In 1974, Beverely Johnson became the first Black woman on the cover of Vogue magazine but the supermodel had to deal with endless racism in the fashion industry to break that barrier.
She recently opened up about a disturbing incident at a photoshoot when she was a model on the rise.
In an exclusive for PEOPLE, the 67-year-old wrote in a powerful essay that during a photoshoot in the 1970s, before her iconic Vogue cover, a pool was drained because of her race.
Johnson explained, like usual, she was “the only Black girl” on set for a shoot at a five-star hotel, “I got into the pool. And all of a sudden, the editor came out and made everybody get out. They drained the pool.”
She continued, “Twenty years later, one of the models told me it was because of me. But I had blocked it out. In order to survive, I would make myself not react. Like Teflon.”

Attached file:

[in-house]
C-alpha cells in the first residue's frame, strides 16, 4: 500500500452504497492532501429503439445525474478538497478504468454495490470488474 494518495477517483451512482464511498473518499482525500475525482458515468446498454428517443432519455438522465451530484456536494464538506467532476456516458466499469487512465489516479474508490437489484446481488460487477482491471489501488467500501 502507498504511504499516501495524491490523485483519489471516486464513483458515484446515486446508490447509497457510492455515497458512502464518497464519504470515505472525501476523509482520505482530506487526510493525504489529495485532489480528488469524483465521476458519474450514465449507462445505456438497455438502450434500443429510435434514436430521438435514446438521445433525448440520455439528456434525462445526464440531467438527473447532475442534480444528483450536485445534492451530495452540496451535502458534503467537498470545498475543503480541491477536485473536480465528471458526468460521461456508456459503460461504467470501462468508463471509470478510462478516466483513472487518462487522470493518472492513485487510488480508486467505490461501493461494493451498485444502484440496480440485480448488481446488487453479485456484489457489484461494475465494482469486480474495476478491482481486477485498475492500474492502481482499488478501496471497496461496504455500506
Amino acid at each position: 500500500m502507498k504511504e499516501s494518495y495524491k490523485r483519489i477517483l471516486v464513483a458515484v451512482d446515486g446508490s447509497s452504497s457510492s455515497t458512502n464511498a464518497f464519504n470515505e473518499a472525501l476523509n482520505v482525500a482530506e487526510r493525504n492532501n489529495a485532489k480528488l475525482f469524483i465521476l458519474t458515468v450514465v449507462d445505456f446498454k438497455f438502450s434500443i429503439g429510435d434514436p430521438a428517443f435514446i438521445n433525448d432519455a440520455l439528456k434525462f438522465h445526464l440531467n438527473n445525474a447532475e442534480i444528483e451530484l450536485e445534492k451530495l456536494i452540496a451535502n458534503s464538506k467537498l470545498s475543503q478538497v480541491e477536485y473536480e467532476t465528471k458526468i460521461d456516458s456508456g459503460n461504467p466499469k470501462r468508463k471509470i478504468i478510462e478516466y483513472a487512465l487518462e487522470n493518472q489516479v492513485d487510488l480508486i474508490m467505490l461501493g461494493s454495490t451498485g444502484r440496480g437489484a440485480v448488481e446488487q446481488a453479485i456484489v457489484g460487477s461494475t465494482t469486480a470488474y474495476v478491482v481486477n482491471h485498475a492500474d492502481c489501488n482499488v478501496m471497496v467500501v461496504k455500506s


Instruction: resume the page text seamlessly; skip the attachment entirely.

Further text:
Johnson went on to explain the many struggles of modeling at the time like never having a Black hairstylist or makeup artist on set and refusing to model for liquor or cigarette ads, which many Black models were regulated to at the time.
Johnson closed her powerful piece with, “Change is possible, and I’m trying to make a difference in my own way. I feel I am standing on the shoulders of my ancestors. The #MeToo movement was Herculean — if we could only do that with race. Because that needle, it really moved.”
Read the full piece, here.
Photo Credit: Axelle/Bauer-Griffin / Contributor